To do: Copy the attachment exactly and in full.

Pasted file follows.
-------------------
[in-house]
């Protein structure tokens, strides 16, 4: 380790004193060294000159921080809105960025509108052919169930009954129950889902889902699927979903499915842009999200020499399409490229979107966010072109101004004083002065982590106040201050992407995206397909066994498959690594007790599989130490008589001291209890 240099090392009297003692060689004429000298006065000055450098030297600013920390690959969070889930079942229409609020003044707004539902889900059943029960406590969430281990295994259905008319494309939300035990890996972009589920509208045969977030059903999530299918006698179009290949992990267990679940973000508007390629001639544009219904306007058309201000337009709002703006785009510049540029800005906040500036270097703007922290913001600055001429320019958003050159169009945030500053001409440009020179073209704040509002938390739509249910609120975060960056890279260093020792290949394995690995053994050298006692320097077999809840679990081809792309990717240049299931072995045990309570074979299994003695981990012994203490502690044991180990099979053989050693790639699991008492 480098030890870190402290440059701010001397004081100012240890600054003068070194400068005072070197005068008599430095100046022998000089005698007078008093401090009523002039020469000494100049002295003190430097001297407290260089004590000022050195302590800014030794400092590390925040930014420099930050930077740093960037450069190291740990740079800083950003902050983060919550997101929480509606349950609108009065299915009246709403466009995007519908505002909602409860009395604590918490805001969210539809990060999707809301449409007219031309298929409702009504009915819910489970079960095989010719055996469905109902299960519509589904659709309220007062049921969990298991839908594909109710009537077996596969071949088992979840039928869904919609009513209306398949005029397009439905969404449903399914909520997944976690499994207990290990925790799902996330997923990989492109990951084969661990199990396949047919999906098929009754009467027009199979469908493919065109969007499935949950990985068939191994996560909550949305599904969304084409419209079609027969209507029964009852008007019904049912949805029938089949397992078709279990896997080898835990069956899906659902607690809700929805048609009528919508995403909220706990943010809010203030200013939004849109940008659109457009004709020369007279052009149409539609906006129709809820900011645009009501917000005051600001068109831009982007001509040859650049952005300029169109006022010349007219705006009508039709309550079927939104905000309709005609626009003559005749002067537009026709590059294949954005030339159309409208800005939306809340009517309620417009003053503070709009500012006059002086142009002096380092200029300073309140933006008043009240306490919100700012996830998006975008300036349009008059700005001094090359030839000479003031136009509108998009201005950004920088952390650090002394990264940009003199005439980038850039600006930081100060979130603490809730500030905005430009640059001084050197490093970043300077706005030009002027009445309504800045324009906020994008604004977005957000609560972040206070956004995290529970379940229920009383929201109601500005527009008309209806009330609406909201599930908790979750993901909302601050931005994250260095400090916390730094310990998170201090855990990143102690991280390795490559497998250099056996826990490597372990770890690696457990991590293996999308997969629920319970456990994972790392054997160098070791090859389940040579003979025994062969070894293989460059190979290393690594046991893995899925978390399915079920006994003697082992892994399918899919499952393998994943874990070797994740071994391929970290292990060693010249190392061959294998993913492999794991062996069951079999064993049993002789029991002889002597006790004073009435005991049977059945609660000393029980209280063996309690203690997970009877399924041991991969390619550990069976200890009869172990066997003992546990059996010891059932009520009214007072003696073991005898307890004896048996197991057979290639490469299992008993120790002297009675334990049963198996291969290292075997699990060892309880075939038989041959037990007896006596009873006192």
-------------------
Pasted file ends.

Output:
[in-house]
């Protein structure tokens, strides 16, 4: 380790004193060294000159921080809105960025509108052919169930009954129950889902889902699927979903499915842009999200020499399409490229979107966010072109101004004083002065982590106040201050992407995206397909066994498959690594007790599989130490008589001291209890 240099090392009297003692060689004429000298006065000055450098030297600013920390690959969070889930079942229409609020003044707004539902889900059943029960406590969430281990295994259905008319494309939300035990890996972009589920509208045969977030059903999530299918006698179009290949992990267990679940973000508007390629001639544009219904306007058309201000337009709002703006785009510049540029800005906040500036270097703007922290913001600055001429320019958003050159169009945030500053001409440009020179073209704040509002938390739509249910609120975060960056890279260093020792290949394995690995053994050298006692320097077999809840679990081809792309990717240049299931072995045990309570074979299994003695981990012994203490502690044991180990099979053989050693790639699991008492 480098030890870190402290440059701010001397004081100012240890600054003068070194400068005072070197005068008599430095100046022998000089005698007078008093401090009523002039020469000494100049002295003190430097001297407290260089004590000022050195302590800014030794400092590390925040930014420099930050930077740093960037450069190291740990740079800083950003902050983060919550997101929480509606349950609108009065299915009246709403466009995007519908505002909602409860009395604590918490805001969210539809990060999707809301449409007219031309298929409702009504009915819910489970079960095989010719055996469905109902299960519509589904659709309220007062049921969990298991839908594909109710009537077996596969071949088992979840039928869904919609009513209306398949005029397009439905969404449903399914909520997944976690499994207990290990925790799902996330997923990989492109990951084969661990199990396949047919999906098929009754009467027009199979469908493919065109969007499935949950990985068939191994996560909550949305599904969304084409419209079609027969209507029964009852008007019904049912949805029938089949397992078709279990896997080898835990069956899906659902607690809700929805048609009528919508995403909220706990943010809010203030200013939004849109940008659109457009004709020369007279052009149409539609906006129709809820900011645009009501917000005051600001068109831009982007001509040859650049952005300029169109006022010349007219705006009508039709309550079927939104905000309709005609626009003559005749002067537009026709590059294949954005030339159309409208800005939306809340009517309620417009003053503070709009500012006059002086142009002096380092200029300073309140933006008043009240306490919100700012996830998006975008300036349009008059700005001094090359030839000479003031136009509108998009201005950004920088952390650090002394990264940009003199005439980038850039600006930081100060979130603490809730500030905005430009640059001084050197490093970043300077706005030009002027009445309504800045324009906020994008604004977005957000609560972040206070956004995290529970379940229920009383929201109601500005527009008309209806009330609406909201599930908790979750993901909302601050931005994250260095400090916390730094310990998170201090855990990143102690991280390795490559497998250099056996826990490597372990770890690696457990991590293996999308997969629920319970456990994972790392054997160098070791090859389940040579003979025994062969070894293989460059190979290393690594046991893995899925978390399915079920006994003697082992892994399918899919499952393998994943874990070797994740071994391929970290292990060693010249190392061959294998993913492999794991062996069951079999064993049993002789029991002889002597006790004073009435005991049977059945609660000393029980209280063996309690203690997970009877399924041991991969390619550990069976200890009869172990066997003992546990059996010891059932009520009214007072003696073991005898307890004896048996197991057979290639490469299992008993120790002297009675334990049963198996291969290292075997699990060892309880075939038989041959037990007896006596009873006192």